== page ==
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Semi that destroyed ND bridge was overweight, but repairing old structures still 'a huge concern,' highway head says

A century-old bridge about 2 miles northeast of Forest River, N.D., was destroyed last week after a semi that exceeded the bridge's weight limit drove across it. (April Baumgarten/Grand Forks Herald)

FOREST RIVER, N.D.—A semi that collapsed a century-old bridge Thursday morning in Walsh County was overweight, according to law enforcement and local leaders.

But despite the rare occurrence, there still are concerns about how the county will maintain and repair aging infrastructure as funding from the state decreases, the county's lead road official said Monday.

Finding funds to pay for infrastructure projects is "a huge problem in Walsh County," said Walsh County Highway Superintendent Sharon Lipsh. "We need to come up with a plan. We have more than 500 bridges in the county. We simply cannot fix them all."

The bridge about 2 miles northeast of Forest River collapsed under the weight of a six-axle semi driven by Melvin Armbrust of Forest River, according to a news release from the North Dakota Highway Patrol. Armbrust was uninjured.

The semi's weight far exceeded the limit of the bridge, said Sgt. Adam Dvorak.

"Normally, an empty semi will weight about 30,000 pounds," he said of the truck, noting the semi was full of corn. "He's probably 80,000 pounds at least."

Dealing with a situation in which a bridge collapses under the weight of a vehicle is rare, Dvorak said. Most people heed the weight-limit signs, and even if they do go across, a bridge collapsing is unusual, he added.

The Walsh County bridge was marked, and the Highway Patrol is looking at state law to decide whether charges are warranted, Dvorak said.

"It is a unique situation," he said. "I can't even think back in my (15-year) career where I have gone to one."

Forest River is about 30 miles northwest of Grand Forks.

The bridge was built in 1911 and was made of wood planks and steel supports. Though it was designated "structurally deficient," meaning it had one or more structural defects that needed attention, Lipsh said there was no concern of it failing.

According to Lipsh, the county has more than 500 bridges, 65 of which are structurally deficient and 15 that are" functionally obsolete," meaning they are "no longer by design functionally adequate for (their) tasks," according to definitions set by the U.S. Department of Transportation. Still, obsolete bridges may still be "perfectly safe and structurally sound," according to the DOT.

The bridge was inspected in September 2016 and wasn't due for another inspection until next year, Lipsh said. It wasn't on a list for repairs or replacement, she added.

Like other counties in North Dakota, Walsh County needs millions of dollars of investments and maintenance over the next year, according to North Dakota State University researchers with the Upper Plains Transportation Institute.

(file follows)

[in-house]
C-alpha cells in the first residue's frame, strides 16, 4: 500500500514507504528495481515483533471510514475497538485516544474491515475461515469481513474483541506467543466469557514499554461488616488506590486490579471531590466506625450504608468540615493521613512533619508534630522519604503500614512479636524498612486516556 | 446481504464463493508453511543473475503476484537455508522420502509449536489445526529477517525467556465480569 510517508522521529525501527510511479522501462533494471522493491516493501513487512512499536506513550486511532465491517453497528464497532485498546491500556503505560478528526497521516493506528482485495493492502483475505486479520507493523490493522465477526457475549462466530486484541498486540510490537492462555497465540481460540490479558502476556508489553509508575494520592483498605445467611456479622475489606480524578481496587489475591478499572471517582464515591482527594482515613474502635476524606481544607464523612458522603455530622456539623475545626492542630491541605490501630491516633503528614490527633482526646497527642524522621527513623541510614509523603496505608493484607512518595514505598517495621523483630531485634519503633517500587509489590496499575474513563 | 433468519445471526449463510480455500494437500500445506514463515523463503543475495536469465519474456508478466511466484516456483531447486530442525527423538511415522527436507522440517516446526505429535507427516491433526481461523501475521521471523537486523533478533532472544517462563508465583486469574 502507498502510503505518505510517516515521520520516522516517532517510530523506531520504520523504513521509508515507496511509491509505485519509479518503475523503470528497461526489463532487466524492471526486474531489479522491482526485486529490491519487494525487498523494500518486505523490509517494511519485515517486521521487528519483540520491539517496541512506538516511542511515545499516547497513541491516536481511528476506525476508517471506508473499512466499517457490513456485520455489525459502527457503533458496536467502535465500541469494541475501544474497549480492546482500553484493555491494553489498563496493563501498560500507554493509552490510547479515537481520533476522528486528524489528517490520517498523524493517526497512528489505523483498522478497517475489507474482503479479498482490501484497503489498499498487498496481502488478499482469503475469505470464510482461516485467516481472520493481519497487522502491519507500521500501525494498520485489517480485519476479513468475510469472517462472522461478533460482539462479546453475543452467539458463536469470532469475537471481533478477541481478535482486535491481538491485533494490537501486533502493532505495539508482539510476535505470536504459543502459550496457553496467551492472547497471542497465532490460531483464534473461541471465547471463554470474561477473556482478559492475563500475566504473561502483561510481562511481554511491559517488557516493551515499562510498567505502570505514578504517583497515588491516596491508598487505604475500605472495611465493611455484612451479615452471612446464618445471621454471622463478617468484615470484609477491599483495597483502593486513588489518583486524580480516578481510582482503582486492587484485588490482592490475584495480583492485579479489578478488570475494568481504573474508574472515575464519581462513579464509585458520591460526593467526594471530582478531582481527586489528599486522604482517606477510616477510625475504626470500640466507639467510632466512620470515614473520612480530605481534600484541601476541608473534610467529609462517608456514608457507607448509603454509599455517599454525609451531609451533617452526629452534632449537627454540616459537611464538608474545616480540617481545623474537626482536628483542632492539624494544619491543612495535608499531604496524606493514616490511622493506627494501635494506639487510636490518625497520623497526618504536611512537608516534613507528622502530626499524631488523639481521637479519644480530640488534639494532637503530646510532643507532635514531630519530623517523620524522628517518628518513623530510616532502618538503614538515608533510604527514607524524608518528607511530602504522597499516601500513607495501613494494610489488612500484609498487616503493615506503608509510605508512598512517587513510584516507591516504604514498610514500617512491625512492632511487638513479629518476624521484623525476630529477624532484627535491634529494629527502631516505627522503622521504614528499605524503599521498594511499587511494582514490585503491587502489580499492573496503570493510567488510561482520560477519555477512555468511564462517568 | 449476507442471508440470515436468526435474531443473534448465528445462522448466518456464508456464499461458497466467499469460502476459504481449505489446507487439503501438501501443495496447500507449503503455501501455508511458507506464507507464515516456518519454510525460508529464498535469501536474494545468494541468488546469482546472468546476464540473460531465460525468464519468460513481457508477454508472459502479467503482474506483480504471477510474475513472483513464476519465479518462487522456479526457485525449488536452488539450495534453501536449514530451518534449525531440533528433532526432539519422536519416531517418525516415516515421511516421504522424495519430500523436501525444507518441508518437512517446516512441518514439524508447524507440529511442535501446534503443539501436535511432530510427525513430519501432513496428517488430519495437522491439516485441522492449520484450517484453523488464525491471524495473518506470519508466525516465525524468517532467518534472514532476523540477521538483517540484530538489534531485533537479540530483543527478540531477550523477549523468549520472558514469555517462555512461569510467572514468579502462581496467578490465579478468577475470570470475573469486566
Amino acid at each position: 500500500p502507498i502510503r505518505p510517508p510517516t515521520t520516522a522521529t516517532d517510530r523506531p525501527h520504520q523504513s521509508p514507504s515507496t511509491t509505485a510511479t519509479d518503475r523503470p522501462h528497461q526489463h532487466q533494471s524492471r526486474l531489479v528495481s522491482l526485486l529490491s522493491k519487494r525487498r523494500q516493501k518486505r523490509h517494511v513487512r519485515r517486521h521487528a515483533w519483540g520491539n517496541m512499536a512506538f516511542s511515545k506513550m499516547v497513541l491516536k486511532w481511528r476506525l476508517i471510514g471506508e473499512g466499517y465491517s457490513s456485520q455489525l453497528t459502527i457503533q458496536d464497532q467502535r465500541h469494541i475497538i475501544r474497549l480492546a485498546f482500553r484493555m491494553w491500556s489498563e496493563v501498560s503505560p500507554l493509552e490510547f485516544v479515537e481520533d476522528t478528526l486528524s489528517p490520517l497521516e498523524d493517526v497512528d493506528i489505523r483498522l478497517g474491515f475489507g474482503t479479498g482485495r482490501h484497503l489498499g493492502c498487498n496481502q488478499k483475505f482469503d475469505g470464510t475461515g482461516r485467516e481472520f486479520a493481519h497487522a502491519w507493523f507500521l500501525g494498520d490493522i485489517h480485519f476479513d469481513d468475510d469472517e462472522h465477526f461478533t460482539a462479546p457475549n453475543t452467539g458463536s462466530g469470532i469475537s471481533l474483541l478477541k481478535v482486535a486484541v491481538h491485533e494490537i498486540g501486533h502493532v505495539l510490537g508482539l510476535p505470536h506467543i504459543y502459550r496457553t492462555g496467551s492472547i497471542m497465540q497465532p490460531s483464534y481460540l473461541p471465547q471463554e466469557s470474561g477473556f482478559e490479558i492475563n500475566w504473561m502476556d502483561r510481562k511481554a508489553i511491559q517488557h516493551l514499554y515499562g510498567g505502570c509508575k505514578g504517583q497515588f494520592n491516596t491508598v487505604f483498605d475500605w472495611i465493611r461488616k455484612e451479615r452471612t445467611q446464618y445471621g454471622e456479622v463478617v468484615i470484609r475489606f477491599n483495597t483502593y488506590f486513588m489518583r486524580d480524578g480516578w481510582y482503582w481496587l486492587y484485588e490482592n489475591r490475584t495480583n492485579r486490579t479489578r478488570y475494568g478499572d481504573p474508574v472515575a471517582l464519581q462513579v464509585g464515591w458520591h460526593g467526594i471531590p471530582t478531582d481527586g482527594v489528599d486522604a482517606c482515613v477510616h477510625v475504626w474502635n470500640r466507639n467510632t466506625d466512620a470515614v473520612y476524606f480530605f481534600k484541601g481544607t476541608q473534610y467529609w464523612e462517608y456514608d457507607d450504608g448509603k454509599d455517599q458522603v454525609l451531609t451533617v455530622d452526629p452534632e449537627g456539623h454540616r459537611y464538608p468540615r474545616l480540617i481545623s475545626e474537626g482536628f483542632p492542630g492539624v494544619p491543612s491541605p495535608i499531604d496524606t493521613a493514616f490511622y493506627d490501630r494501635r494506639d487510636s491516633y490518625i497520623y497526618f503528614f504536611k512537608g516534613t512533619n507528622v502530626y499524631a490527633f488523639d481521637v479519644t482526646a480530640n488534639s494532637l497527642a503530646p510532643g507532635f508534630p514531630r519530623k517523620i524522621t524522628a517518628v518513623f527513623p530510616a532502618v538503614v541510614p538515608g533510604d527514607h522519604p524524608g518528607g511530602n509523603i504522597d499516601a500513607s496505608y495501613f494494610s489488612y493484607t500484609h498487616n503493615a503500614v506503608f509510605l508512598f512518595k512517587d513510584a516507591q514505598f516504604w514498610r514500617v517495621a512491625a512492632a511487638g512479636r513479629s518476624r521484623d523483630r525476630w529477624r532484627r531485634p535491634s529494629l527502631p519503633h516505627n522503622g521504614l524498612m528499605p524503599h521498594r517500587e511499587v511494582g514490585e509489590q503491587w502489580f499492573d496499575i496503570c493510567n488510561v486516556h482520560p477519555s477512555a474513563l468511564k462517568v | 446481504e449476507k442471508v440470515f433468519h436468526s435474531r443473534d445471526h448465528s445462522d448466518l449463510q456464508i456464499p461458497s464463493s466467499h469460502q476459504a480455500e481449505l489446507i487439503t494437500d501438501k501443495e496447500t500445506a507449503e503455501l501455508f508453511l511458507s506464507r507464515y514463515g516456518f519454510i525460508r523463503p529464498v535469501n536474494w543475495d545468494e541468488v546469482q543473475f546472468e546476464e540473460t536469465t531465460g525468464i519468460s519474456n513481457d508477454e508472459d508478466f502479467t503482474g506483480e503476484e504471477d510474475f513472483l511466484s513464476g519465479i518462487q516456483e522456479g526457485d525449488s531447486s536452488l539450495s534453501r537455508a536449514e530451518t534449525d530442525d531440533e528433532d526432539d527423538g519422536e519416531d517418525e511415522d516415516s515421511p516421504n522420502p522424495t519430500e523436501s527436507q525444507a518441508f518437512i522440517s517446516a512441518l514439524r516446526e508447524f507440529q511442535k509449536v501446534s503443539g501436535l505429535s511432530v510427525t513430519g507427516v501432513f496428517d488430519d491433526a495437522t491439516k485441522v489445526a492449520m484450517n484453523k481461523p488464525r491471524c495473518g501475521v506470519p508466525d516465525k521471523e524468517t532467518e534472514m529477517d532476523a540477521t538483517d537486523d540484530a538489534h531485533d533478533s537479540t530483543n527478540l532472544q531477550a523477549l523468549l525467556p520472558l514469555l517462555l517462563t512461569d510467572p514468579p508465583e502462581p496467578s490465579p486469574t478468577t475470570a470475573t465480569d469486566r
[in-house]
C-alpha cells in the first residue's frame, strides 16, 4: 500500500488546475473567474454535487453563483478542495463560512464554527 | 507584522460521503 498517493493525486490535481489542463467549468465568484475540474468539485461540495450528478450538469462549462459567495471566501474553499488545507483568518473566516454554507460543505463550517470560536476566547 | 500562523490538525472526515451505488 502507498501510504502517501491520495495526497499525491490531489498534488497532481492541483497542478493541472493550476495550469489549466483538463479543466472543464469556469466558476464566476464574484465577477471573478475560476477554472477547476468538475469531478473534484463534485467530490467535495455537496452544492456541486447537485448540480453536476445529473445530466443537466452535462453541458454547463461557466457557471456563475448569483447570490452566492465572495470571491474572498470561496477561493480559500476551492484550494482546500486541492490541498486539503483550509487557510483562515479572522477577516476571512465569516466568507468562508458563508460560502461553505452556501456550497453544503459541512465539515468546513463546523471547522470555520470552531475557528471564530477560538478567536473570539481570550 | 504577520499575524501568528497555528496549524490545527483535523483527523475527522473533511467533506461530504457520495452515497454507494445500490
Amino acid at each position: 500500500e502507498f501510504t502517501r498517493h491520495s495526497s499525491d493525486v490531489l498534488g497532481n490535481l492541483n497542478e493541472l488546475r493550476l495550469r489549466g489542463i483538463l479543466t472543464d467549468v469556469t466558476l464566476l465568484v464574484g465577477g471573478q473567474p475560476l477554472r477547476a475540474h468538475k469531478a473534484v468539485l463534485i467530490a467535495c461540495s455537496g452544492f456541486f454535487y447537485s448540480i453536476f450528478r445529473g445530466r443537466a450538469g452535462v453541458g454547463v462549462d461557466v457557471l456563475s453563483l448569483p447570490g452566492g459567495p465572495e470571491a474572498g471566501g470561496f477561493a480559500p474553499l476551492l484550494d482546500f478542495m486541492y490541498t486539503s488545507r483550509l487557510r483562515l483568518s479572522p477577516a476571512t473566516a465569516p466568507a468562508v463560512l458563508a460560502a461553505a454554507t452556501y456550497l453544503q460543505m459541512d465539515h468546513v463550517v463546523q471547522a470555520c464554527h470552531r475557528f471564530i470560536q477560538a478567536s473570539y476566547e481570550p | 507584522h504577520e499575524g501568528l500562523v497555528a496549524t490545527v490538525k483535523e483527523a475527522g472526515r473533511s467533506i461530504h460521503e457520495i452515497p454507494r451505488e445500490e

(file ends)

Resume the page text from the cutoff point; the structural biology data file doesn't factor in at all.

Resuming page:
According to a draft report, Walsh County needs almost $30 million to pay for maintenance and repairs to its infrastructure for the 2017-18 biennium. But the county's highway department budget this year is about $3.8 million, with about $1.6 million going toward road projects.

North Dakota counties have had to tighten their budgets after a drop in statewide tax revenue. The county could see less funding in the coming years because of state laws that require a reduction in mill levies in the coming years, Lipsh said.

"How do you come up with that money?" she asked.

Walsh County is working on a strategic plan with the goal of prioritizing road and bridge projects. It has closed 13 bridges and replaced 18 bridges with culverts in the past five years, Lipsh said. It also has opened nine new bridges in that time period, with three new bridges planned for next year, she said.

The collapse is a good reminder to watch for weight-limit signs and for drivers to be cognizant of their vehicles' sizes, Dvorak said.

"There is a reason for marking (the bridges) the way they do," he said. "When something like this happens, usually it is a person from the area, and it's just going to cost the people of that area money to repair it."

April Baumgarten

April Baumgarten joined the Grand Forks Herald May 19, 2015, and covers business and political stories. She grew up on a ranch 10 miles southeast of Belfield, where her family continues to raise registered Hereford cattle. She double majored in communications and history/political science at Jamestown (N.D.) College, now known as University of Jamestown. During her time at the college, she worked as a reporter and editor-in-chief for the university's newspaper, The Collegian. Baumgarten previously worked for The Dickinson Press as the Dickinson city government and energy reporter in 2011 before becoming the editor of the Hazen Star and Center Republican. She then returned to The Press as a news editor, where she helped lead an award-winning newsroom in recording the historical oil boom.

Have a story idea? Contact Baumgarten at 701-780-1248.

(701) 780-1248
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